Before we launch into exploring the various options, I have one suggestion for you: take your time. Unless you are in a state of crisis and need help immediately, I would encourage you to properly consider the different choices and weigh their pros and cons, rather than impatiently rushing into a decision. Your choice will have an impact on your mind, emotions, and mental wellbeing, and ultimately will decide whether your counselling sessions are beneficial or not. Regard this first step as the beginning of your healing process rather than just an annoying necessity you have to go through.
The first question is whether your financial situation allows you to pay for counselling or not. Below are the pros and cons of the two options:
Even though the government severely cut the funding for the mental health services in the UK, it is still possible to get free support either on the NHS or through one of your local mental health charities. The obvious benefit of this choice is that it won’t cost you a penny (aside from the travel cost associated with getting to your appointments). The other positive is that if you choose to participate in group sessions, you might meet new people and feel less isolated.
Due to constrained budgets, the free mental health services are time-limited (it is very common to be offered a maximum of six sessions on the NHS, depending on the severity of your presentation) and the waiting lists are long (four to eight weeks is not unusual). Non-HNS mental health charities can sometimes offer more sessions but here the waiting lists are often also long.
Harder to choose a therapist and type of therapy
One considerable problem with free NHS services is that in most cases the client can’t choose which practitioner they want to work with – patients are matched with mental-health professional through the referral system and if your counsellor happens to be an inexperienced trainee or somebody you don’t get on with, you can’t do much about it. Another limitation is that NHS mental health services have a very defined way of working and will use only certain therapies (for example CBT is the ‘treatment of choice’ for depression and anxiety). It is therefore possible that if you find CBT too prescriptive or rigid, the sessions will have a limited benefit for you. Non-NHS counselling charities might then be your choice because they do not rely so heavily on CBT.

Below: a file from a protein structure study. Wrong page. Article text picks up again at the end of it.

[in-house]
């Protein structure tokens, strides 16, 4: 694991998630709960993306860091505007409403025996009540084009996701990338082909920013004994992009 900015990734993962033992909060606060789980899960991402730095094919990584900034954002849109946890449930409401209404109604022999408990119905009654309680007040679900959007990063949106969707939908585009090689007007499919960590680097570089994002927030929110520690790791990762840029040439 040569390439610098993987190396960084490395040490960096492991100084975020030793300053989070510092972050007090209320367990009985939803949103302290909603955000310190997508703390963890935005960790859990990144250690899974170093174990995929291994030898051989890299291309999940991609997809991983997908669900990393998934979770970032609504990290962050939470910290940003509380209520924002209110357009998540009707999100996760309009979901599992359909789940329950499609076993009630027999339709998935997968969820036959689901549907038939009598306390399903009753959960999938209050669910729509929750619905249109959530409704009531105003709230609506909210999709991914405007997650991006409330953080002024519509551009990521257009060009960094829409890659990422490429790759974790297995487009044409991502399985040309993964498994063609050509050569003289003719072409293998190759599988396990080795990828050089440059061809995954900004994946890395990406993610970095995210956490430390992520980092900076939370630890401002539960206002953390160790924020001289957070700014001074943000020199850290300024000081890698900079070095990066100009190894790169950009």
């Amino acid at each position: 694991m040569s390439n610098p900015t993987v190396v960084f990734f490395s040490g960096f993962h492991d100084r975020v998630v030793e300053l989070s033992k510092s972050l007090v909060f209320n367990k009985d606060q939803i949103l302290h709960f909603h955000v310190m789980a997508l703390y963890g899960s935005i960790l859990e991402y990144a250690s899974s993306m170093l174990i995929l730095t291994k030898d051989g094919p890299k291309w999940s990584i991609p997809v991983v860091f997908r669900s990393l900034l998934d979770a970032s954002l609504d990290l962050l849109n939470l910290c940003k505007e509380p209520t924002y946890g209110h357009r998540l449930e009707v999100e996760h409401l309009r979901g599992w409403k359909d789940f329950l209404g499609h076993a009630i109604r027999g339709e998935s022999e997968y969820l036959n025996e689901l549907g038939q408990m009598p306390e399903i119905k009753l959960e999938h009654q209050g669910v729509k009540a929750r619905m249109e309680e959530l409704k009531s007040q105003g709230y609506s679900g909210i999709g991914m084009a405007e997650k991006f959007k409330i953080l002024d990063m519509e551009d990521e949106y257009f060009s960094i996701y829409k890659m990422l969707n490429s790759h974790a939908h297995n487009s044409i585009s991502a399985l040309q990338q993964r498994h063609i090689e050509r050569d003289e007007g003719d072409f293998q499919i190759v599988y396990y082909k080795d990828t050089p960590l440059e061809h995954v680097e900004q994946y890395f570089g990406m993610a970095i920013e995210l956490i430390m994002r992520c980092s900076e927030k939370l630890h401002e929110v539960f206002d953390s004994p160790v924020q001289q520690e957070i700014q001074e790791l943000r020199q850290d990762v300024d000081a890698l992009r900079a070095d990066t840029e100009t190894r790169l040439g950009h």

The final negative aspect of free counselling points to something I observed during my career in the NHS mental health services. Paradoxically, offering free mental health services (in order to increase access to as many individuals as possible) makes some people less motivated to attend the sessions, because they don’t have to invest anything and therefore have nothing to lose. When people are asked to contribute (even a very small amount), they often feel more motivated to commit to sessions and consequently get more out of counselling.
If you are in a position of being able to pay for counselling, your range of options increases. You can search for a professional in your area in order to limit travel time, you can choose whether you want to work with a man or a woman, and you can do a search based on your particular issue and the type of therapy you resonate with.
The other positive is that if you decide to work on a deeper issue, you don’t have to worry about ending due to a limited number of sessions and can relax into the therapeutic process. This is called an ‘open-ended contract’ and it means that as long as you find your sessions useful, the therapist carries on working with you.
Therapy is costly. The average fees for a counselling session in Bristol range currently from £35 to £60 but some specialist clinics will charge much more. This can be a real obstacle to many people and is something which makes private therapy inaccessible for a large part of the population.